For all the criticism leveled at the Forgotten Realms: that it’s bland, generic, cookie-cutter fantasy, it does exactly what TSR wants it to do. It grows into a big enough world with enough detail to support any kind of fantasy. High adventure? Check out the cities of Baldur’s Gate and Waterdeep. Looking for mystic Tolkien-style Elven shenanigans? Boy have we got an island for you. Prefer to romp around in the Shire? Hey, there’s the Dalelands. And Kara-Tur would get folded into the Forgotten Realms, along with later setting elements of Mystara and Al-Qadim.

It’s during this time that a lot of the things that people think of as D&D come to pass. If you have a favorite, weird setting, odds are good it came about under the auspices of 2nd Edition and the Williams years at TSR. In 1989, when AD&D 2nd Edition launches, there’s a birth of new creativity. Things like non-weapon proficiencies are a part of the core game, and the schools of magic are split up into the nine we know today.

Market Saturation

As a result of the satanic panic, the demons and devils are renamed to tanar’ri and baatezu. Players can also find more rules for building forts and establishing followers. But more than anything else, 2nd Edition launched the settings that you’re probably nostalgic for. Dark Sun, Al-Qadim, Planescape, Birthright, Spelljammer–these are just a taste of the settings that D&D developed. If you wanted the gothic horror of Ravenloft, it got the full campaign setting treatment here–some claim as a response to White Wolf’s new Vampire: the Masquerade.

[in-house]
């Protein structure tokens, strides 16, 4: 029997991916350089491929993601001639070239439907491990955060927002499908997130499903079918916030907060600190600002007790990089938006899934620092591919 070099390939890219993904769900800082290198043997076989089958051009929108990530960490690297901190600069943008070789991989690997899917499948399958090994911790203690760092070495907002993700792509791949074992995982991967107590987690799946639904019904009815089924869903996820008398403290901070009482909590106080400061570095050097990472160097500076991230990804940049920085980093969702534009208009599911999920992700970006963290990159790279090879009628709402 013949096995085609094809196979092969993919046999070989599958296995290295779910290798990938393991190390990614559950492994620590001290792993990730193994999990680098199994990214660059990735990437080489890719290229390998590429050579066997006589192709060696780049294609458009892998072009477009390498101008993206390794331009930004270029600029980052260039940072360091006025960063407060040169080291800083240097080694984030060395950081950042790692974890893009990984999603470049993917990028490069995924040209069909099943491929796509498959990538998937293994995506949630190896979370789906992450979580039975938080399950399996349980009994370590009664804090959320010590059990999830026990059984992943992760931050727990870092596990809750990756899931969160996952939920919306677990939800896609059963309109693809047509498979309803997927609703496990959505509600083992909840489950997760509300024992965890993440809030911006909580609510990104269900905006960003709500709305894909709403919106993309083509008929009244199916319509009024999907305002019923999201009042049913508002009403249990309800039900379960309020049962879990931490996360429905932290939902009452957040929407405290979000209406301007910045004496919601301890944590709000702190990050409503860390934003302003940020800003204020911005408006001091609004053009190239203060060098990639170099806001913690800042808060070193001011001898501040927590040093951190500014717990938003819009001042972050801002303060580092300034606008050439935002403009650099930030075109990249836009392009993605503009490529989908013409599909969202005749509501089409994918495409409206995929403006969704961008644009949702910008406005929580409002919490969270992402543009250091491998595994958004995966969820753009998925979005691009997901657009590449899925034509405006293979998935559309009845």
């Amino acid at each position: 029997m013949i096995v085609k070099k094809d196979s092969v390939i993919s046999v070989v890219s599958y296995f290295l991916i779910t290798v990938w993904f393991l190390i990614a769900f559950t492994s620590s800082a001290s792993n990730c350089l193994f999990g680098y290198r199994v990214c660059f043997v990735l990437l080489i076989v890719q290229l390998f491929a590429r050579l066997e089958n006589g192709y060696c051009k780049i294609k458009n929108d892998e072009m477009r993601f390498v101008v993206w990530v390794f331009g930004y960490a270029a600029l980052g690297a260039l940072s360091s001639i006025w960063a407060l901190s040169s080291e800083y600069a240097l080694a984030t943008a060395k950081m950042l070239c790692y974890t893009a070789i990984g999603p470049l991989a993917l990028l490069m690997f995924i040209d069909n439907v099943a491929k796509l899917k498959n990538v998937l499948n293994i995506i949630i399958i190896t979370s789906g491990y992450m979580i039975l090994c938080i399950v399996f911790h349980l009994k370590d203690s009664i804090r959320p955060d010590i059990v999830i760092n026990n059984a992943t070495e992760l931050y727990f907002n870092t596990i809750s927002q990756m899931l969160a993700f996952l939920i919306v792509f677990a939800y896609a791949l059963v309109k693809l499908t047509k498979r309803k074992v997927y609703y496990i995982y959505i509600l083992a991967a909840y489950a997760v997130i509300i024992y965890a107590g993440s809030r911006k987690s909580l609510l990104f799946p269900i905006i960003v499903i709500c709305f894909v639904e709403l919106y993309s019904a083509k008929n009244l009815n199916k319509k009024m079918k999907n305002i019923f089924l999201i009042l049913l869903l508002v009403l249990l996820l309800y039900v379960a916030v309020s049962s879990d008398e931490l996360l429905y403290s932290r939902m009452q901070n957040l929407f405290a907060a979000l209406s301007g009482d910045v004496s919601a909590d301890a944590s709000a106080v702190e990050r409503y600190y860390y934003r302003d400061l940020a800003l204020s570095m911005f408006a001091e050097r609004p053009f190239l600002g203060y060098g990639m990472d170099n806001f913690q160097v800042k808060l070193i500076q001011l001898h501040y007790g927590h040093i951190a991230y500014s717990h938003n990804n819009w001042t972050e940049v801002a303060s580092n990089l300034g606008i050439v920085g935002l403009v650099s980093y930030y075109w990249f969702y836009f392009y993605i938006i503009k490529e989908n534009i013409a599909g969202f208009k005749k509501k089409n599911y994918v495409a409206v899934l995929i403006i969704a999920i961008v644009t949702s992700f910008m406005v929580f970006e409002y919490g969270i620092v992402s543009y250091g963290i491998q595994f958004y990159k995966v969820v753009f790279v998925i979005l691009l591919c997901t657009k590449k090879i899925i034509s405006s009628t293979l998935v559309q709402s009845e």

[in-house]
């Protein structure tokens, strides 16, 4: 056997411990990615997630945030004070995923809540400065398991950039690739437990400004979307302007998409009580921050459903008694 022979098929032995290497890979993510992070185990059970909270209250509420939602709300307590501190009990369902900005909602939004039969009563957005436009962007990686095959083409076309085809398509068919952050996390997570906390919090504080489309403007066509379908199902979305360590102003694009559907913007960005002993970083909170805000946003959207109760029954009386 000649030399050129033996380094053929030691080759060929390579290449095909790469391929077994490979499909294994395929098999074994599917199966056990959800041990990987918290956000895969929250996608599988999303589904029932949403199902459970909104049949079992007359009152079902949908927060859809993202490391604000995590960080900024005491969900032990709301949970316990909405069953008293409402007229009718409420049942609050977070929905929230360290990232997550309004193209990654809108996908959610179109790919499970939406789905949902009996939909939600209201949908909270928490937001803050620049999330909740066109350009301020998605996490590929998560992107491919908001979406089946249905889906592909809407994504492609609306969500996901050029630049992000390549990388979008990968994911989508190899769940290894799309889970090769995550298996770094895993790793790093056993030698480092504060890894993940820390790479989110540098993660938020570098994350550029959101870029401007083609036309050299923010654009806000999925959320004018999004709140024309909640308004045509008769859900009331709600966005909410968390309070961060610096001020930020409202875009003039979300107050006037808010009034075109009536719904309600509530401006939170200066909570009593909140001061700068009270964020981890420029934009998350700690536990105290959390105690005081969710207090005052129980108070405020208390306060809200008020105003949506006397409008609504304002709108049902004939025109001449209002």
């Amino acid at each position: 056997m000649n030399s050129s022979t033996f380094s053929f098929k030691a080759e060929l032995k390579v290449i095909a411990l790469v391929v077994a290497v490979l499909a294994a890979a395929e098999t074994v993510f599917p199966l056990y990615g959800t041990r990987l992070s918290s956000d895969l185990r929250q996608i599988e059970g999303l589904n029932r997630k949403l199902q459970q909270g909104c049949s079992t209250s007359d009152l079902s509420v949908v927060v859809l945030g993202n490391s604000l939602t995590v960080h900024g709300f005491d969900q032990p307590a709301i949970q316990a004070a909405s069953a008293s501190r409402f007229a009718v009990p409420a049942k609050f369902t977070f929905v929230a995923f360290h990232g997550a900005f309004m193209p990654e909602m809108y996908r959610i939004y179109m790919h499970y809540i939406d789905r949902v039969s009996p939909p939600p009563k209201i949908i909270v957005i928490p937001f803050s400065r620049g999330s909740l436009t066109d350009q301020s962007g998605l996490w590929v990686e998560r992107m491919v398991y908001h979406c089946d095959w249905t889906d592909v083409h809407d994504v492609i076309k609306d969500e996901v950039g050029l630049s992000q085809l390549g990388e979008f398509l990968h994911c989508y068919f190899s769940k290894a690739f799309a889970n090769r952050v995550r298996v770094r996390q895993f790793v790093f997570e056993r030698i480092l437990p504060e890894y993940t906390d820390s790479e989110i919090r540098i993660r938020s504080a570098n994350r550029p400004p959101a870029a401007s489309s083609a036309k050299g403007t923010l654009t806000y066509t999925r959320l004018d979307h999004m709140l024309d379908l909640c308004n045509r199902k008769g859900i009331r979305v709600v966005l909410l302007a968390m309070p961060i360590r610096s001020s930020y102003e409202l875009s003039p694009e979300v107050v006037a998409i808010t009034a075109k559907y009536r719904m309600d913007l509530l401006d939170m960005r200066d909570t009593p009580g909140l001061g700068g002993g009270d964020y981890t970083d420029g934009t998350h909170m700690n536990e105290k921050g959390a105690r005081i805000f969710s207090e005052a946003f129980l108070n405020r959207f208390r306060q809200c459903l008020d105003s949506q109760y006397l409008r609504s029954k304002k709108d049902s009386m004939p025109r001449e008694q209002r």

But all of the settings, while they would develop a lot of initial success for the company, carrying it out of the 80s and into the early 90s with a full head of steam, it also meant that D&D became a more divided product, without much of community identity. As Bill Slavicsek, the game designer who’s probably worked on that RPG thing you love, puts it in an interview:

I started doing freelance work for TSR in 1990,” Slavicsek said, “and I joined full time in 1993 to work as a designer and editor in the Dark Sun/Ravenloft group. By the time I got there, TSR was a compete mess.” According to Slavicsek, TSR was extremely deficient in market research, and while it was very focused on individual line sales, it never bothered to look at the big picture of what its strategy was doing to the market.

“Picture it this way,” Slavicsek says, “it’s raining money outside and you want to catch as much of it as you can. You can either make a really big bucket or waste your time and attention by creating a lot really small buckets — either way, you’re never going to make more rain.” In plain English, TSR, by putting out a lot of product lines instead of supporting the main Dungeons & Dragons line, fragmented the marketplace. The same audience was giving the same amount of money to TSR every year, which had taken on the additional financial burden of creating, producing, and supporting hundreds of products. It needed to grow the marketplace, and these brand extensions weren’t doing that.